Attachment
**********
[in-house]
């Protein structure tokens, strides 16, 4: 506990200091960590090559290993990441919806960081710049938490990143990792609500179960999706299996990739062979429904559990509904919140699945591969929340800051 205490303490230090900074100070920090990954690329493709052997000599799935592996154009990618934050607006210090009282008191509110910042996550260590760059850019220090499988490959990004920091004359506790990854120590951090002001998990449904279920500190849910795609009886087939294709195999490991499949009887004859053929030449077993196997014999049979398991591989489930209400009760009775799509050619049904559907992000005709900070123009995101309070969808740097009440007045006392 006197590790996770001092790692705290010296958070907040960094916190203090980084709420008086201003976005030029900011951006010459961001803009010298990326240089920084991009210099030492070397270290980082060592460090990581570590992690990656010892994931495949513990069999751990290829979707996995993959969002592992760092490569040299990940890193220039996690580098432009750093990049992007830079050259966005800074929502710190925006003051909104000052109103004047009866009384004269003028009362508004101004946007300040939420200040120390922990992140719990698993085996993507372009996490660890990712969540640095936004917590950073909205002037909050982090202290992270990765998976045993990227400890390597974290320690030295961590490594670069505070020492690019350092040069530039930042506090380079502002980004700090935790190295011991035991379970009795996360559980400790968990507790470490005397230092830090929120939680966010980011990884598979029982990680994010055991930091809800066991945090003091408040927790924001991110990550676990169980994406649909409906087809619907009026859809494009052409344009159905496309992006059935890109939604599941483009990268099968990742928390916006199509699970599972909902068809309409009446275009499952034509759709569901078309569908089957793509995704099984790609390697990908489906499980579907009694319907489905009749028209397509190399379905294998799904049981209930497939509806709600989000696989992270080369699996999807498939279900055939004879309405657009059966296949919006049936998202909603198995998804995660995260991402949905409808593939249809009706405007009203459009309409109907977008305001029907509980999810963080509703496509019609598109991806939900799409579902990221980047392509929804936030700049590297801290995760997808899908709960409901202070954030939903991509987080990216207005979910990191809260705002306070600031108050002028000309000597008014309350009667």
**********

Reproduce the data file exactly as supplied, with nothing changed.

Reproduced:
[in-house]
């Protein structure tokens, strides 16, 4: 506990200091960590090559290993990441919806960081710049938490990143990792609500179960999706299996990739062979429904559990509904919140699945591969929340800051 205490303490230090900074100070920090990954690329493709052997000599799935592996154009990618934050607006210090009282008191509110910042996550260590760059850019220090499988490959990004920091004359506790990854120590951090002001998990449904279920500190849910795609009886087939294709195999490991499949009887004859053929030449077993196997014999049979398991591989489930209400009760009775799509050619049904559907992000005709900070123009995101309070969808740097009440007045006392 006197590790996770001092790692705290010296958070907040960094916190203090980084709420008086201003976005030029900011951006010459961001803009010298990326240089920084991009210099030492070397270290980082060592460090990581570590992690990656010892994931495949513990069999751990290829979707996995993959969002592992760092490569040299990940890193220039996690580098432009750093990049992007830079050259966005800074929502710190925006003051909104000052109103004047009866009384004269003028009362508004101004946007300040939420200040120390922990992140719990698993085996993507372009996490660890990712969540640095936004917590950073909205002037909050982090202290992270990765998976045993990227400890390597974290320690030295961590490594670069505070020492690019350092040069530039930042506090380079502002980004700090935790190295011991035991379970009795996360559980400790968990507790470490005397230092830090929120939680966010980011990884598979029982990680994010055991930091809800066991945090003091408040927790924001991110990550676990169980994406649909409906087809619907009026859809494009052409344009159905496309992006059935890109939604599941483009990268099968990742928390916006199509699970599972909902068809309409009446275009499952034509759709569901078309569908089957793509995704099984790609390697990908489906499980579907009694319907489905009749028209397509190399379905294998799904049981209930497939509806709600989000696989992270080369699996999807498939279900055939004879309405657009059966296949919006049936998202909603198995998804995660995260991402949905409808593939249809009706405007009203459009309409109907977008305001029907509980999810963080509703496509019609598109991806939900799409579902990221980047392509929804936030700049590297801290995760997808899908709960409901202070954030939903991509987080990216207005979910990191809260705002306070600031108050002028000309000597008014309350009667």